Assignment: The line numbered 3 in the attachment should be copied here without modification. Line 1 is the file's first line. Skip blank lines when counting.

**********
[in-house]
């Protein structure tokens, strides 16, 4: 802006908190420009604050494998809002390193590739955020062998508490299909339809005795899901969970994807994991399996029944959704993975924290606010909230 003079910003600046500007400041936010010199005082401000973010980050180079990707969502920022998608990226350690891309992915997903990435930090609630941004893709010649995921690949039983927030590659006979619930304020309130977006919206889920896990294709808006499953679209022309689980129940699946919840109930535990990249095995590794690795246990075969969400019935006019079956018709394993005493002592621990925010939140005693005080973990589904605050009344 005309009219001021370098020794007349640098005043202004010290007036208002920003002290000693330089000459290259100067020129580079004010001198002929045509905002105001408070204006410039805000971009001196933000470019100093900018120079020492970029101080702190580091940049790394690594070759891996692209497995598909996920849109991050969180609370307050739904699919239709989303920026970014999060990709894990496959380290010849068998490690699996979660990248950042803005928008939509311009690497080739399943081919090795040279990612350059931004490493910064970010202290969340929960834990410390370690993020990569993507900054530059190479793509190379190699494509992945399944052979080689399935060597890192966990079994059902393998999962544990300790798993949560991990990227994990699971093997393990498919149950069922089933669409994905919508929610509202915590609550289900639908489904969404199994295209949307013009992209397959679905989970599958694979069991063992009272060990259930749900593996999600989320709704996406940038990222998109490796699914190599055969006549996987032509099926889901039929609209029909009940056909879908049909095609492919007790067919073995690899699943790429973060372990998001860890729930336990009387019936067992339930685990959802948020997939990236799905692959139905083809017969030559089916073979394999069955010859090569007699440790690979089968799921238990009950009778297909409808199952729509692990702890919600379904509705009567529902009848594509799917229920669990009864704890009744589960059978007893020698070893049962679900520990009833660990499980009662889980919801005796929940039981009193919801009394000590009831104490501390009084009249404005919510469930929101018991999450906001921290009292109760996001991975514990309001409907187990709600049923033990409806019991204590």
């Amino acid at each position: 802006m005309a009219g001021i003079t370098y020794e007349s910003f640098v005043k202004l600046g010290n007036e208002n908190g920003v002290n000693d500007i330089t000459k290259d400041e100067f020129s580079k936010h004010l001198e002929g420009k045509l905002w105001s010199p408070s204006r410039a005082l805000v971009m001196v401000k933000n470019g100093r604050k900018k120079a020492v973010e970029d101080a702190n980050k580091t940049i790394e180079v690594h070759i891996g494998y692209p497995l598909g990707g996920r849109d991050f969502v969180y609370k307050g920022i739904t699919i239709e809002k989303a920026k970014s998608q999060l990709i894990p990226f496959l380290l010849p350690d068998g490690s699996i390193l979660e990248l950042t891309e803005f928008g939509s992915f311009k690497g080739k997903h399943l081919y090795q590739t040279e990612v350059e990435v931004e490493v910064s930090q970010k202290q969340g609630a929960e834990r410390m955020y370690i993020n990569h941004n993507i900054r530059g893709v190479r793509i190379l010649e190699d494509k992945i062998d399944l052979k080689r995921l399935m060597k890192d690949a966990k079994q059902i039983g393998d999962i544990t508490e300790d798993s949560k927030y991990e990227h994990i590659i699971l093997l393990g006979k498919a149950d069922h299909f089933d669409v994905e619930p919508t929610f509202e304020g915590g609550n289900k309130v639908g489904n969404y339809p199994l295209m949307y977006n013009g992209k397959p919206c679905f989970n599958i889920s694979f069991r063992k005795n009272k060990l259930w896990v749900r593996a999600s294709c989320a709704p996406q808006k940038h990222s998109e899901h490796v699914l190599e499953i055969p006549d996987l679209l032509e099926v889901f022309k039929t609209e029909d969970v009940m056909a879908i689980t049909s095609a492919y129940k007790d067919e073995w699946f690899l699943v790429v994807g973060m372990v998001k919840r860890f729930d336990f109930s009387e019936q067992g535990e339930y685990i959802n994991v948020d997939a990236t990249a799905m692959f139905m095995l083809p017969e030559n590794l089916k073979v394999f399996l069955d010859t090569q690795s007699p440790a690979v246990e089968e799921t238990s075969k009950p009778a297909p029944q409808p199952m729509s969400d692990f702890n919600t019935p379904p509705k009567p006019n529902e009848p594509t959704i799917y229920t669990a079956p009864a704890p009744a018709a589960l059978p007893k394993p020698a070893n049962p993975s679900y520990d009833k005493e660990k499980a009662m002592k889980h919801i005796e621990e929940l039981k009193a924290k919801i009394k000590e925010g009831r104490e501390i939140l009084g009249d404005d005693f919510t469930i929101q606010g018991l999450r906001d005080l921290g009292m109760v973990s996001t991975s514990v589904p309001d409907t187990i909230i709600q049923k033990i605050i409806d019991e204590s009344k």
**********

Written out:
């Amino acid at each position: 802006m005309a009219g001021i003079t370098y020794e007349s910003f640098v005043k202004l600046g010290n007036e208002n908190g920003v002290n000693d500007i330089t000459k290259d400041e100067f020129s580079k936010h004010l001198e002929g420009k045509l905002w105001s010199p408070s204006r410039a005082l805000v971009m001196v401000k933000n470019g100093r604050k900018k120079a020492v973010e970029d101080a702190n980050k580091t940049i790394e180079v690594h070759i891996g494998y692209p497995l598909g990707g996920r849109d991050f969502v969180y609370k307050g920022i739904t699919i239709e809002k989303a920026k970014s998608q999060l990709i894990p990226f496959l380290l010849p350690d068998g490690s699996i390193l979660e990248l950042t891309e803005f928008g939509s992915f311009k690497g080739k997903h399943l081919y090795q590739t040279e990612v350059e990435v931004e490493v910064s930090q970010k202290q969340g609630a929960e834990r410390m955020y370690i993020n990569h941004n993507i900054r530059g893709v190479r793509i190379l010649e190699d494509k992945i062998d399944l052979k080689r995921l399935m060597k890192d690949a966990k079994q059902i039983g393998d999962i544990t508490e300790d798993s949560k927030y991990e990227h994990i590659i699971l093997l393990g006979k498919a149950d069922h299909f089933d669409v994905e619930p919508t929610f509202e304020g915590g609550n289900k309130v639908g489904n969404y339809p199994l295209m949307y977006n013009g992209k397959p919206c679905f989970n599958i889920s694979f069991r063992k005795n009272k060990l259930w896990v749900r593996a999600s294709c989320a709704p996406q808006k940038h990222s998109e899901h490796v699914l190599e499953i055969p006549d996987l679209l032509e099926v889901f022309k039929t609209e029909d969970v009940m056909a879908i689980t049909s095609a492919y129940k007790d067919e073995w699946f690899l699943v790429v994807g973060m372990v998001k919840r860890f729930d336990f109930s009387e019936q067992g535990e339930y685990i959802n994991v948020d997939a990236t990249a799905m692959f139905m095995l083809p017969e030559n590794l089916k073979v394999f399996l069955d010859t090569q690795s007699p440790a690979v246990e089968e799921t238990s075969k009950p009778a297909p029944q409808p199952m729509s969400d692990f702890n919600t019935p379904p509705k009567p006019n529902e009848p594509t959704i799917y229920t669990a079956p009864a704890p009744a018709a589960l059978p007893k394993p020698a070893n049962p993975s679900y520990d009833k005493e660990k499980a009662m002592k889980h919801i005796e621990e929940l039981k009193a924290k919801i009394k000590e925010g009831r104490e501390i939140l009084g009249d404005d005693f919510t469930i929101q606010g018991l999450r906001d005080l921290g009292m109760v973990s996001t991975s514990v589904p309001d409907t187990i909230i709600q049923k033990i605050i409806d019991e204590s009344k």